Once thoroughly charred, move the pepper to a bowl, and cover with either a pot lid or a plate or what have you. Let it sit like that for 5 to 10 minutes. That will give steam time to go to work, loosening that outer char. Then, you can simply rub it off with a clean kitchen towel, or at least most of it. And go ahead and remove as many of the seeds as you possible can. Don't worry about getting them all.

    Now as far as making the sauce, we could use a mini food processor, or a standard food processor, if you have the accessory small work bowl. That would definitely be best here. So we're just going to load that up with everything we need, including the charred and now skinned red bell pepper, one fresh red chili, like a Fresno, split in half, three large garlic cloves, a teaspoon of freshly squeezed lemon juice, a quarter teaspoon of either the same coarse sea salt we've been using, or kosher salt. And lid up and spin up, until everything is relatively smooth. There. 1 Fresh Red Chile
3 Large Garlic Cloves,
1 tsp. Lemon Juice, Freshly
¼ tsp. Coarse Sea Salt
    Now it's time to drizzle in half a cup of olive oil, until you've got an emulsion. ½ Cup Olive Oil

    [at the refrigerator] And there you have it, the mayo of Provence, only without the eggs. Store in the fridge for now, but be sure to bring it to room temperature before dispensing.
    Now while you're here, go ahead and retrieve your seafood, including the mussels, which will require a quick inspection. They may be open or gaping, but if they don't close within a minute of being tapped, send them to the trash, not the soup. These are okay.
    [donning latex gloves at the countertop] All right, we're going to cut the seafood into one-inch pieces. Now if the fillets have their skin on, that's going to have to go. The best way to do that is to just start down here at the end of the piece, kind of cut a little piece of meat away, then get hold of the tail, hold it on the board, and then scoot your knife under, until you can really get hold of the skin, and kind of wiggle it back and forth against the blade until it comes free. There.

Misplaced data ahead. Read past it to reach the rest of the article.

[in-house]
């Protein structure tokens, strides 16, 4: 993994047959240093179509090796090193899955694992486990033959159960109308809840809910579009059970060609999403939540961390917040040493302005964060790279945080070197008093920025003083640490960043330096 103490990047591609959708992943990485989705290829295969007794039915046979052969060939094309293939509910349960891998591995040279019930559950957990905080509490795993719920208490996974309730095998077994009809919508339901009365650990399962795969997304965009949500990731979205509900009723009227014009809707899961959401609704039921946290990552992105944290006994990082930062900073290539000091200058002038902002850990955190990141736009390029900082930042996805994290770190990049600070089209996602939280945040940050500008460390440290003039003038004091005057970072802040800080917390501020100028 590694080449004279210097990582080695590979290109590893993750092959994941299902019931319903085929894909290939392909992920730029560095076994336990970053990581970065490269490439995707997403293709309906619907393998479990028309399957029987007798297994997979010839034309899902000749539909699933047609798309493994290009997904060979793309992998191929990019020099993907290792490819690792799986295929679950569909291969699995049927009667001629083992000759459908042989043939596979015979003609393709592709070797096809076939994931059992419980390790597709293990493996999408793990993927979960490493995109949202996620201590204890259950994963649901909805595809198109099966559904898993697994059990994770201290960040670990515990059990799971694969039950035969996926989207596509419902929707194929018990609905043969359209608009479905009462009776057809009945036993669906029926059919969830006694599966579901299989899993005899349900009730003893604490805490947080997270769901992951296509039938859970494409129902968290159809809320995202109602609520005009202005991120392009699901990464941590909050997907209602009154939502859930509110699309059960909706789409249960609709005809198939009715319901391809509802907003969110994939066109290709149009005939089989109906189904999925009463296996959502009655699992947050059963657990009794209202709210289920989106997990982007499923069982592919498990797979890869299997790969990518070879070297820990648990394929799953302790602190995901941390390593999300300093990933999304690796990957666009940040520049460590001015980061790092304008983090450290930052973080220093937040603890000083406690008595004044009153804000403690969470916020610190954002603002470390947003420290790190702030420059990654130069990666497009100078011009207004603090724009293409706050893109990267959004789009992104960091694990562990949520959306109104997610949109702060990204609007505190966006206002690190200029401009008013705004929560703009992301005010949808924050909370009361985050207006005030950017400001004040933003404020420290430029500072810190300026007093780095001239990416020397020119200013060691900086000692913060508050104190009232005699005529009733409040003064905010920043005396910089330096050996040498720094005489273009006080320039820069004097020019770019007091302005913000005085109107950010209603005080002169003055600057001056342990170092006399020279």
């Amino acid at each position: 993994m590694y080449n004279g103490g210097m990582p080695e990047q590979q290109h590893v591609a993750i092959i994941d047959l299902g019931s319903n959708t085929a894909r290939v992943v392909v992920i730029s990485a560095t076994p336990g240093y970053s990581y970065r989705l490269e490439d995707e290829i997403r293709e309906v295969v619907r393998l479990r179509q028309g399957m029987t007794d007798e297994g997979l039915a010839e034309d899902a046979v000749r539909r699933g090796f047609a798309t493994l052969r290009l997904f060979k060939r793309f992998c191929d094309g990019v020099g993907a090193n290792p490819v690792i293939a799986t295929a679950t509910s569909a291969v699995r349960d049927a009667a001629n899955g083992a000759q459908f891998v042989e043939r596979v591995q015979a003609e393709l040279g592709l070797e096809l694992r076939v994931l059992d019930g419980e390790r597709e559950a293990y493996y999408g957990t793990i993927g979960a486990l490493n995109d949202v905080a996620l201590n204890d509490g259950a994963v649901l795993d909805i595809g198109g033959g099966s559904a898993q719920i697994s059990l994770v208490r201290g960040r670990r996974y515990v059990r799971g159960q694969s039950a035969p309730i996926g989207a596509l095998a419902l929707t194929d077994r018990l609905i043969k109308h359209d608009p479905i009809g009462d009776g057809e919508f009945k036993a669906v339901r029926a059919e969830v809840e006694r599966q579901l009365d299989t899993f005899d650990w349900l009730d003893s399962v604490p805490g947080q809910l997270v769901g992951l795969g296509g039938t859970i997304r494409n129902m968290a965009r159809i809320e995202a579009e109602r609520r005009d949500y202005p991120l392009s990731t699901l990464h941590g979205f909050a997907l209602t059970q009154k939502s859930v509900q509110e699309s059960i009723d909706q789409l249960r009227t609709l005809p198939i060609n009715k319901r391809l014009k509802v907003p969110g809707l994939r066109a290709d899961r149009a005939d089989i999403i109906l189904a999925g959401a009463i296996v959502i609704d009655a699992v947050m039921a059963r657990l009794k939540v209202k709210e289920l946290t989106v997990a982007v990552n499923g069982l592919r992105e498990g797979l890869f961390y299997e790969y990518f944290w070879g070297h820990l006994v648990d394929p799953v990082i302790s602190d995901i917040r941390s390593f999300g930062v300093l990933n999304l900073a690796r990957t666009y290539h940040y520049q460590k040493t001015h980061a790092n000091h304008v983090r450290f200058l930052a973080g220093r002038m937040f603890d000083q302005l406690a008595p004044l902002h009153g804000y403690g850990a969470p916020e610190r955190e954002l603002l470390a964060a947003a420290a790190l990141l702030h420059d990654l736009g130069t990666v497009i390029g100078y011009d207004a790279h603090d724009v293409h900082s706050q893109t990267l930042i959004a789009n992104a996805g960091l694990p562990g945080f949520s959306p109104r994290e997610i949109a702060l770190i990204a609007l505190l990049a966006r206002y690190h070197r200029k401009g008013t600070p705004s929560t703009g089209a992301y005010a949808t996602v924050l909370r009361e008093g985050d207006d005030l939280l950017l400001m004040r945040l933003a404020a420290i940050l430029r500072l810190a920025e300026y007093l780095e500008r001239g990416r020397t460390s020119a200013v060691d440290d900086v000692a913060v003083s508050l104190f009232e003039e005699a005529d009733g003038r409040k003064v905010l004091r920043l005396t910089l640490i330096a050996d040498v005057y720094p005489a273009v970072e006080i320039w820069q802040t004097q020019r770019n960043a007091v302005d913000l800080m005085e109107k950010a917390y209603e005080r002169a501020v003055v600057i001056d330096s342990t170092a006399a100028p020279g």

Now on the cobia, now that actually has kind of two little sections, or loins of meat. Now just slice through into strips, against the grain. There. Now just cut into one-inch strips, across the grain.
    As far as the lobster tail goes, the best thing to do is to break into the underside, using your shears. Now they call this a spiny lobster not just because of its headgear, but because of the spines on the tail, so be careful. Cut down, kind of crack them open, then just get hold of the tail meat and pull it out in the opposite direction. Then just slice through into medallions or strips.

    All right, now the part that strikes me kind of odd. Boost the heat all the way to high, and then add all of your fish. Both the cobia and the cod, two cloves of garlic, crushed, a quarter teaspoon of cayenne pepper, half a teaspoon of your sea salt, along with a quarter cup of olive oil, extra virgin. And let that come to a hard, solid boil, and keep it there for five to seven minutes. Now I know it seems like a crazy step. Why boil? Well, it's in the name. 8 Ounces Each: Cobia &
    Black Cod
2 Garlic Cloves, Crushed
¼ tsp. Cayenne Pepper
½ tsp. Coarse Sea Salt
¼ Cup Olive Oil

William Makepeace Thackery wrote the "Ballad of Bouillabaisse" in 1855.

The Kitchen

    Remember my little malapropism from back in '81, "boil your face?" Well it turns out, it was only partially wrong. Bouill does mean boil, while baisse translates to lower. So obviously there is reducing and boiling going on here. Not simmering, all-out boiling. Why is this necessary? Finally, some good, juicy science.